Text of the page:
Seismic study reveals key reason Patagonia is rising as glaciers melt
The icefields that stretch for hundreds of miles atop the Andes Mountains in Chile and Argentina are melting at some of the fastest rates on the planet. The ground that was beneath this ice is also shifting and rising as these glaciers disappear. Now, U.S. National Science Foundation-supported geologists have discovered a link among recent ice mass loss, rapid rock uplift and a gap between tectonic plates that underlie Patagonia.
Scientists at Washington University in St. Louis, led by seismologist Douglas Wiens, recently completed one of the first seismic studies of the Patagonian Andes. In the journal Geophysical Research Letters, they describe and map out local subsurface dynamics.
"Variations in the size of glaciers as they grow and shrink, combined with the mantle structure we've imaged in this study, are driving rapid and spatially variable uplift in this region," said Hannah Mark of the Woods Hole Oceanographic Institution, the first author of the publication.
The seismic data Mark and Wiens analyzed reveal that a gap in the down-going tectonic plate about 60 miles beneath Patagonia has enabled hotter, less viscous mantle material to flow underneath South America.
Above this gap, the icefields have been shrinking, removing weight that previously caused the continent to flex downward. The scientists found very low seismic velocity within and around the gap, as well as a thinning of the rigid lithosphere overlying the gap.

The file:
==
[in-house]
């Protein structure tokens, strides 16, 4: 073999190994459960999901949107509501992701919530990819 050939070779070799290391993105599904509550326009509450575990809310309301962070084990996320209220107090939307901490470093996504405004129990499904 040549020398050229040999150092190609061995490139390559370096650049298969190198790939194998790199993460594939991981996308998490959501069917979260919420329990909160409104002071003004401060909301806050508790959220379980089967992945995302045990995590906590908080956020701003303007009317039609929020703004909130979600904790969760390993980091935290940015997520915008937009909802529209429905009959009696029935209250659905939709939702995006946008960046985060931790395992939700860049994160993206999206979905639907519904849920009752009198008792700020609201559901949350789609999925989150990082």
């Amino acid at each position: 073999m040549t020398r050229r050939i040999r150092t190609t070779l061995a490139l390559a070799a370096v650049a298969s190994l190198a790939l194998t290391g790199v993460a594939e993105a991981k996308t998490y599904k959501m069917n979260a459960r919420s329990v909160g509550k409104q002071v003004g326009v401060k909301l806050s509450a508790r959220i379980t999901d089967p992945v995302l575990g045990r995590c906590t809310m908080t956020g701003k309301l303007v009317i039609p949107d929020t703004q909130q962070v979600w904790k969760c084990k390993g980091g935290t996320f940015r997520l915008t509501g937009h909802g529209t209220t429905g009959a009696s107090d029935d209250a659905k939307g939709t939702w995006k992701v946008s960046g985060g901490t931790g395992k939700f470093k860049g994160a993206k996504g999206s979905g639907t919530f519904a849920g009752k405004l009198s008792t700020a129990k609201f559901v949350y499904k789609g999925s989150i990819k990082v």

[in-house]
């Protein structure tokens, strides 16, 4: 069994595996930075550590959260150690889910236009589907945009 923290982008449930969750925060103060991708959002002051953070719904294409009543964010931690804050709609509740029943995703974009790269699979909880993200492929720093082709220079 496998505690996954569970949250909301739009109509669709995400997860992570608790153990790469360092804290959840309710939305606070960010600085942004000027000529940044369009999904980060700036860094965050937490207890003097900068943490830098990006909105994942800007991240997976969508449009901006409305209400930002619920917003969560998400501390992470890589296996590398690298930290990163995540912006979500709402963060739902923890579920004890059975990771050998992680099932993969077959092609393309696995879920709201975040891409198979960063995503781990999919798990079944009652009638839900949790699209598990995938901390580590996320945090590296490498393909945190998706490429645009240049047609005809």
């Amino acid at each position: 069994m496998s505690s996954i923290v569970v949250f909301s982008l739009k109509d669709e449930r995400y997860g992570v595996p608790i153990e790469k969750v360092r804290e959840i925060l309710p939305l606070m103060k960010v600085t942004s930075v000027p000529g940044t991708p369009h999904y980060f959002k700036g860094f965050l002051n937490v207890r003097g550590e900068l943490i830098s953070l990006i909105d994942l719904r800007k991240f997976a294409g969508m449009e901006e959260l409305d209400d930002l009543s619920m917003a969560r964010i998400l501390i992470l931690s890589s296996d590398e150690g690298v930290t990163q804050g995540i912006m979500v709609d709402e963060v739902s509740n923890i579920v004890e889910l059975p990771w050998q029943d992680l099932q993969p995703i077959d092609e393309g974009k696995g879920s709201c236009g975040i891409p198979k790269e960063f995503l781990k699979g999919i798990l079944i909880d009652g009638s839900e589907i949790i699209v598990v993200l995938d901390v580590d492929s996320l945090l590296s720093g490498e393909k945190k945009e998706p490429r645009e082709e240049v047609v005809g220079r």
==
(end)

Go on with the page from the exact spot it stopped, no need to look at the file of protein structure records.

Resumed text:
These mantle conditions are driving many of the recent changes observed in Patagonia, including the rapid uplift in certain areas once covered by ice.
When glaciers melt, a tremendous weight is lifted from the ground that once supported them. Huge amounts of water, previously stored as ice, flow toward the ocean. The newly unburdened earth rebounds and rises. Geologists see evidence of this combination of ice mass changes and uplift in places all over the world.
The ongoing movement of land -- known as glacial isostatic adjustment – matters, among other reasons, because it affects predictions for sea level rise under future climate warming scenarios.
Mark said that one of the most interesting things discovered in this study was that the hottest and least viscous parts of the mantle were found in the region of the gap, or slab window, below the part of the Patagonia icefields that most recently opened up.